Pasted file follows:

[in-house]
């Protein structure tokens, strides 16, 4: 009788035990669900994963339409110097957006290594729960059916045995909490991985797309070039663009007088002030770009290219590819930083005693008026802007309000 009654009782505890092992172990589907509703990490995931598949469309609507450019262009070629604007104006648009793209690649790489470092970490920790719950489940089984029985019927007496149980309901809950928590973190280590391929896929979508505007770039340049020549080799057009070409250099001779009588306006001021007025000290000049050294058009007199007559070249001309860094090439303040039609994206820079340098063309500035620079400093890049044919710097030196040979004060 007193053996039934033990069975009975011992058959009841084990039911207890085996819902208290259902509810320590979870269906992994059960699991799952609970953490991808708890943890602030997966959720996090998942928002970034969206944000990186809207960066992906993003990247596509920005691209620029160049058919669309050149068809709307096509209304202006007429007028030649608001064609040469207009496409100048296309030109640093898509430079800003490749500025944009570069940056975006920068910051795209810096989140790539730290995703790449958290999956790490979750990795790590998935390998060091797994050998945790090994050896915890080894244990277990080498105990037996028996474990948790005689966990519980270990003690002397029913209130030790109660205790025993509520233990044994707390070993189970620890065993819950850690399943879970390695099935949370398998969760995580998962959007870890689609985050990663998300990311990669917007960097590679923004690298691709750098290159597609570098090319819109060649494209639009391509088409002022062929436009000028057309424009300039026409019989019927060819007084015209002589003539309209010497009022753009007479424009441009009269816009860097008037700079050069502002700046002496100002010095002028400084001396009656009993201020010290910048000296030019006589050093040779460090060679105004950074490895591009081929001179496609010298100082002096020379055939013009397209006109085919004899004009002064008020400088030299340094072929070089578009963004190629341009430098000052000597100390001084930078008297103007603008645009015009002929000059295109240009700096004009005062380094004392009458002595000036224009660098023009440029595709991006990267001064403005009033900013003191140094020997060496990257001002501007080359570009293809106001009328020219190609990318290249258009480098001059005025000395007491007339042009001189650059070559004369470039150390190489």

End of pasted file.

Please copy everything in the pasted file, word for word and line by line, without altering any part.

[in-house]
């Protein structure tokens, strides 16, 4: 009788035990669900994963339409110097957006290594729960059916045995909490991985797309070039663009007088002030770009290219590819930083005693008026802007309000 009654009782505890092992172990589907509703990490995931598949469309609507450019262009070629604007104006648009793209690649790489470092970490920790719950489940089984029985019927007496149980309901809950928590973190280590391929896929979508505007770039340049020549080799057009070409250099001779009588306006001021007025000290000049050294058009007199007559070249001309860094090439303040039609994206820079340098063309500035620079400093890049044919710097030196040979004060 007193053996039934033990069975009975011992058959009841084990039911207890085996819902208290259902509810320590979870269906992994059960699991799952609970953490991808708890943890602030997966959720996090998942928002970034969206944000990186809207960066992906993003990247596509920005691209620029160049058919669309050149068809709307096509209304202006007429007028030649608001064609040469207009496409100048296309030109640093898509430079800003490749500025944009570069940056975006920068910051795209810096989140790539730290995703790449958290999956790490979750990795790590998935390998060091797994050998945790090994050896915890080894244990277990080498105990037996028996474990948790005689966990519980270990003690002397029913209130030790109660205790025993509520233990044994707390070993189970620890065993819950850690399943879970390695099935949370398998969760995580998962959007870890689609985050990663998300990311990669917007960097590679923004690298691709750098290159597609570098090319819109060649494209639009391509088409002022062929436009000028057309424009300039026409019989019927060819007084015209002589003539309209010497009022753009007479424009441009009269816009860097008037700079050069502002700046002496100002010095002028400084001396009656009993201020010290910048000296030019006589050093040779460090060679105004950074490895591009081929001179496609010298100082002096020379055939013009397209006109085919004899004009002064008020400088030299340094072929070089578009963004190629341009430098000052000597100390001084930078008297103007603008645009015009002929000059295109240009700096004009005062380094004392009458002595000036224009660098023009440029595709991006990267001064403005009033900013003191140094020997060496990257001002501007080359570009293809106001009328020219190609990318290249258009480098001059005025000395007491007339042009001189650059070559004369470039150390190489």